One of the widely used surface finishing processes of materials is sandblasting. This technique allows to operate in specific conditions and needs, guaranteeing even more advantages when applied by automatic sandblasters.
How do they work and what are the benefits of their functions? Find out in this in-depth analysis, through the Arcos experience.
What is sandblasting?
Sandblasting is a process of finishing the surface of materials that allows you to work the first surface layer of an object through the direct action of a jet of high pressure air and abrasive material, such as silica or sand.
For what reasons is sandblasting performed?
The reasons why this specific process is used for finishing are many, which can be summarized in three main functions:
- Homogenize the surface.
Without this fundamental step, there is a risk that the surface of the details, full of peaks and ridges, will break as soon as it is put under pressure. Homogenizing the roughness, therefore, allows to preserve the life of the objects over time.
- Machining complex geometries with precision.
The use of abrasive powders allows you to reach all the irregular spaces on the surface of an object, whatever its shape. This advantage is not practicable through the use of abrasive belts which, while performing the same function, are effective only with less complex piece geometries.
This is the reason why sandblasting is widely used in the aerospace field: the elements intended for this sector will undergo high efforts and it is essential to reduce the chances of them breaking and, therefore, the risk of accidents. In the presence of very complex geometry, sandblasting successfully removes burrs even in places that seem unreachable.
- Homogenize the paint.
Sandblasting is also carried out on finished products which, once painted, have defects and require a new painting.
When the details come out of the mechanical processing they can have surface defects: the product in contact with air, in fact, creates small encrustations; this is because the immediate passage to the painting involves small defects and the paint doesn’t adhere perfectly to the piece.
Sandblasting, therefore, allows the surface to be re-homogenized by removing the irregularities present, to proceed with a new perfectly adherent paint.
Similar but different processes from sandblasting: some important distinctions
A process that is carried out to fulfill the first function of sandblasting – homogenizing the surface of the objects – is tumbling.
This mechanical technique consists in introducing the workpiece into a container with abrasive elements; the movement of the container, and therefore the rubbing between the surface of the piece and the abrasive material, allows you to remove the roughness of the object.
This process differs from sandblasting in that it involves the risk of impacts not suitable for processing sensitive products. Furthermore, it takes a long time with less detailed, uneven and inaccurate results: it’s mainly used for poor products.
Shot peening is conceptually very similar to sandblasting, but has significant differences. In fact, this process involves the use of compressed air which, by means of a gun and nozzle, is channeled by firing ceramic or glass balls that work the surface of geometric pieces larger than sandblasting.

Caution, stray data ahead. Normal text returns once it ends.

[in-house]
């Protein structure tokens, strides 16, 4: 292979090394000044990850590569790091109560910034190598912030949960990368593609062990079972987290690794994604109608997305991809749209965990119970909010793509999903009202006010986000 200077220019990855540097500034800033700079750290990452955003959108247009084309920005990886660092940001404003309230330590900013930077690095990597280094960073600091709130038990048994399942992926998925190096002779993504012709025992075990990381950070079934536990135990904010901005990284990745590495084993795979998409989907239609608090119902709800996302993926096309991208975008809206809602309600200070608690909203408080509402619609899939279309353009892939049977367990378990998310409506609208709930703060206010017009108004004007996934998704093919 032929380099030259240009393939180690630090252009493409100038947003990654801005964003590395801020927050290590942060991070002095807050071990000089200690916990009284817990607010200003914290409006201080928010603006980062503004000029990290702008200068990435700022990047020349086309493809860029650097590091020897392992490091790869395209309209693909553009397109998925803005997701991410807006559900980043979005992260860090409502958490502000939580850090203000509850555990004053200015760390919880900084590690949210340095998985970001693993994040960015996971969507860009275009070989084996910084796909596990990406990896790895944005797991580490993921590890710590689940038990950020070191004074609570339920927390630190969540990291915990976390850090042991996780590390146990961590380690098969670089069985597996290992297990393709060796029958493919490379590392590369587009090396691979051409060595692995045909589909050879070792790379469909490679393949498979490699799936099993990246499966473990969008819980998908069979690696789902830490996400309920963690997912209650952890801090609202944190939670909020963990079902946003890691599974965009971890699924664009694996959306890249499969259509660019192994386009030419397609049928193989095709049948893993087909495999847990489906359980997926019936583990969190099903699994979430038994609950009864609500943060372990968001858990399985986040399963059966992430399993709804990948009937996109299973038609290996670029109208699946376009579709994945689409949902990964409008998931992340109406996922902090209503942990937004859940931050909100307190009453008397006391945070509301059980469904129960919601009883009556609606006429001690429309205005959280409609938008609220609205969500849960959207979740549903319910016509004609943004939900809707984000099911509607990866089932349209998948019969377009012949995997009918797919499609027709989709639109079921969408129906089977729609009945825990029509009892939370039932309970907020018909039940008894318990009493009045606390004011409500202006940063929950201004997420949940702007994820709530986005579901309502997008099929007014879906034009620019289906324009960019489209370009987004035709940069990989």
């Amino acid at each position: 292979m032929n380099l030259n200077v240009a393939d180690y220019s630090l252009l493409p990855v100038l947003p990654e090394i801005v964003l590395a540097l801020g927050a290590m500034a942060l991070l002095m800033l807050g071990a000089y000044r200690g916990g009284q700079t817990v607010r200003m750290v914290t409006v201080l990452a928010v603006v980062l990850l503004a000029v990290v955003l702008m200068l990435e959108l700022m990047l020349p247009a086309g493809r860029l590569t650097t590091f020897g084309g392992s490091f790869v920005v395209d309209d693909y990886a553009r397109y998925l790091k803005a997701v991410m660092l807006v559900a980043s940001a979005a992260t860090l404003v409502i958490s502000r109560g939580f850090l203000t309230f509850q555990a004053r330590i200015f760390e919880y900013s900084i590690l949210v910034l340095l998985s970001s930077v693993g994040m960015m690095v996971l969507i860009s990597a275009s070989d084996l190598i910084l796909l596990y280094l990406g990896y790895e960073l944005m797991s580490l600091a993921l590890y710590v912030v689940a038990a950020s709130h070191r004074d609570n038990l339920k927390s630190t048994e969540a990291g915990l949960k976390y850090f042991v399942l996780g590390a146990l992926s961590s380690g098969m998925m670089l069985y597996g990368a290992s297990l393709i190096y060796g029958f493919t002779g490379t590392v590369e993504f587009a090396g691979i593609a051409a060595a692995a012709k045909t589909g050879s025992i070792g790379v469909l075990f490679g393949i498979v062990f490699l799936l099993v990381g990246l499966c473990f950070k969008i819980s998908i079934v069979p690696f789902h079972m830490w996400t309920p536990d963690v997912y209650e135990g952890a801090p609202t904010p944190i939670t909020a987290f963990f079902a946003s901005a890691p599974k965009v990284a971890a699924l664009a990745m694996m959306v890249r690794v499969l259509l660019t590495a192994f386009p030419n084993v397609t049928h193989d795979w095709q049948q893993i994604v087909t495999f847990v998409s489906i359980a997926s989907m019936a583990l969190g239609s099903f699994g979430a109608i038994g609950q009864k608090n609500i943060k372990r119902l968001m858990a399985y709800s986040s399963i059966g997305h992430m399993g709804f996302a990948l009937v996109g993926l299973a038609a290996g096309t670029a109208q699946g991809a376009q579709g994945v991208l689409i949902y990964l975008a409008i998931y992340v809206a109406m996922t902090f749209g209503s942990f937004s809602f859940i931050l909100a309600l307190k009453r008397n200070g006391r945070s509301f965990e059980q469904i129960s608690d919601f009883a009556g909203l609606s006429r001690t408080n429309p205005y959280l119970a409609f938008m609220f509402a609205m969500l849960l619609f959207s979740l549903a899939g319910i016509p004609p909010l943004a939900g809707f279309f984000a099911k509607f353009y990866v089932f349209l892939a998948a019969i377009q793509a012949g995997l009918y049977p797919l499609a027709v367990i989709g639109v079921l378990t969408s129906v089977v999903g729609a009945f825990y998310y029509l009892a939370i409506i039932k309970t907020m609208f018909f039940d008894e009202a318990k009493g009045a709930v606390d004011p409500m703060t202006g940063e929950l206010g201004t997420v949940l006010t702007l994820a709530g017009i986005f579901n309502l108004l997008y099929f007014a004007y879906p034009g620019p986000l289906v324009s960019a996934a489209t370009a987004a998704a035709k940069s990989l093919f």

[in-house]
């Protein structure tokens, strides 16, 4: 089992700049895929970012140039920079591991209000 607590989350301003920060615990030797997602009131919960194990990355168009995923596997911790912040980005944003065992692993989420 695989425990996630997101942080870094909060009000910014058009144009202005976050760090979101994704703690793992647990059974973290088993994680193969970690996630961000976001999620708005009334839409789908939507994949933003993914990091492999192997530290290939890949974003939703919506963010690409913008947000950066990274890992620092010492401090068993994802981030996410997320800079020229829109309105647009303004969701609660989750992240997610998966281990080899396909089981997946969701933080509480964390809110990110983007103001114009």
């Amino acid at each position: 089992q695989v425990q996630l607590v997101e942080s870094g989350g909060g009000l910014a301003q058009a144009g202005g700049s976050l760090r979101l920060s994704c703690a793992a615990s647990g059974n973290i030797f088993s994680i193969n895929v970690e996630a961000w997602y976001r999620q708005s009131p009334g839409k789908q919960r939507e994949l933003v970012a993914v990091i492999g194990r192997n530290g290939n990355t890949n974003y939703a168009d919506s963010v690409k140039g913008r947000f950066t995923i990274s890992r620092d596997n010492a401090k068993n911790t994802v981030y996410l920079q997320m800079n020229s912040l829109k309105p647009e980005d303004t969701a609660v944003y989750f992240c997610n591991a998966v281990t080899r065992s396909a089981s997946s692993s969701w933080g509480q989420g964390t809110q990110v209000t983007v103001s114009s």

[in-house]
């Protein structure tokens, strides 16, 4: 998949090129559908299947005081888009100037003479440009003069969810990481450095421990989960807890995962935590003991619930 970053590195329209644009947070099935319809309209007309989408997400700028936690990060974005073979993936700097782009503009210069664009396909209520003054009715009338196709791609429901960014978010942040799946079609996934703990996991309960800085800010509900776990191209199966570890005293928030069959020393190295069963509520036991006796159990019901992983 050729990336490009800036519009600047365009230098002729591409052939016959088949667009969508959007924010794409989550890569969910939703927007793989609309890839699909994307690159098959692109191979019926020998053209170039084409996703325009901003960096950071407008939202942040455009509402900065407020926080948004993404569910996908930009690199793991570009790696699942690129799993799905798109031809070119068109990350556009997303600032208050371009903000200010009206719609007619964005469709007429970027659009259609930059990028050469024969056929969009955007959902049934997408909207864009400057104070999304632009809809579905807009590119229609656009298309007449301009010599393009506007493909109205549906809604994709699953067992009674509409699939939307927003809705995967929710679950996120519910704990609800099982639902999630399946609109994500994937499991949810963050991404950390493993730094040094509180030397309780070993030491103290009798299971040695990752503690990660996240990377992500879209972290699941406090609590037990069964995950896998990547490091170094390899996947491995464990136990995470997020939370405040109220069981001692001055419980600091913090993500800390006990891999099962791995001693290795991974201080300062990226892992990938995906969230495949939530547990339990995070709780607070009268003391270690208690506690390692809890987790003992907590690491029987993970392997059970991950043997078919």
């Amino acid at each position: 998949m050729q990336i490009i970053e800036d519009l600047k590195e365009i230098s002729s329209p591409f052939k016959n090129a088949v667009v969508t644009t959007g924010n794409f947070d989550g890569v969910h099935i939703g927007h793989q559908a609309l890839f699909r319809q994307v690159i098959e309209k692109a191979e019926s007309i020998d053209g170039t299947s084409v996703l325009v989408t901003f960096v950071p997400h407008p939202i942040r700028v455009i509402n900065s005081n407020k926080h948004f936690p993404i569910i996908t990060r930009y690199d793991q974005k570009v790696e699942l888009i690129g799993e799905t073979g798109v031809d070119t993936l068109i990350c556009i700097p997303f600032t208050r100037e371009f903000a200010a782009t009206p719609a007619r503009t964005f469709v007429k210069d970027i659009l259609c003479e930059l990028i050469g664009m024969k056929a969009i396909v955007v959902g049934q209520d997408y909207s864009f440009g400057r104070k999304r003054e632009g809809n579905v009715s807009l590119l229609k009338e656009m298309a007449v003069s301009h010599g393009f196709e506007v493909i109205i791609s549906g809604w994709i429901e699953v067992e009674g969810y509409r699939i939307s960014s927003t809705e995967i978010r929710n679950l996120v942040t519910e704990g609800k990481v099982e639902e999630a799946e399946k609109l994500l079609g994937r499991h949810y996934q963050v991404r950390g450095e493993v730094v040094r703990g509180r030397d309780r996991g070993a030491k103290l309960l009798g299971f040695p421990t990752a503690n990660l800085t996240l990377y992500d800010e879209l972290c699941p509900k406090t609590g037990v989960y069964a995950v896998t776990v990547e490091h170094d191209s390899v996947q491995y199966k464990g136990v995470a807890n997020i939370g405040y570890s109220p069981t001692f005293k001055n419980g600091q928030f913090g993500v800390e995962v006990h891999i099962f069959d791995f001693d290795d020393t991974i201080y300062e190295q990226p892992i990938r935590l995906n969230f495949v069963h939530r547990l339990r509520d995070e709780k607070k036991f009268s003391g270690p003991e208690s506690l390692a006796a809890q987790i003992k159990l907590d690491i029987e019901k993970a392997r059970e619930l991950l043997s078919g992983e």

It’s used to give mechanical properties to the piece: a cold plastic deformation is created which increases particular mechanical properties of the product, such as plasticity (i.e. resistance to deformation, without causing breakage).
How many sandblasting systems are there?
There are mainly two sandblasting systems:
- To loss. The abrasive material that is shot onto the workpiece is not then reused for the same function.
- With recirculation. The minerals or balls used by the casting are collected in a funnel and sieved to remove the burrs removed in the process. Once recovered and sieved, they are fired again for a new circle.
To carry out the sandblasting, a compressed air gun is used which has a pressure of 4-5-6 bar and a flow rate of 3,000 liters of air per minute. The mineral or balls useful for abrasion flow from the gun: to ensure that the gun does not wear out quickly over time, particular minerals such as tungsten carbide or boron carbide are used.
The Arcos experience in sandblasting
Arcos is a world leader in the production of robotic systems for surface finishing, for sandblasting it mainly deals with its integration. Working in automation, in fact, there have been many situations in which customers have requested this specific operation and for which a satisfactory solution has been provided.
Arcos has been providing integration through robots for years, relying on sandblasting professionals who define the technical part of the process. Arcos automatic sandblasters are an application of great technological innovation: the robot manages the gun on the wrist to perform the workpiece in an optimal way. One of the main advantages lies in the ease of movement since the robots used have 6 axes.
Automatic sandblaster for the aerospace
Arcos additions are strongly requested especially for the sandblasting of parts intended for aerospace.
A concrete example can be seen in this case study, where the robotic system performs the automatic sandblasting of aeronautical parts. It’s possible to observe how the robotic arm maneuvers the pieces around the jet of air and sand, in such a way as to regulate the processing in detail on the entire surface of the element.
The sandblasting process allows to homogenize the surface of the objects, even when in the presence of more complex geometries or for the removal of a damaged paint. There are other techniques similar to this, but none guarantee the results obtainable through automatic sandblasters. The robotic integrations provided by Arcos in the sandblasting systems allow a fast, safe and precise process.
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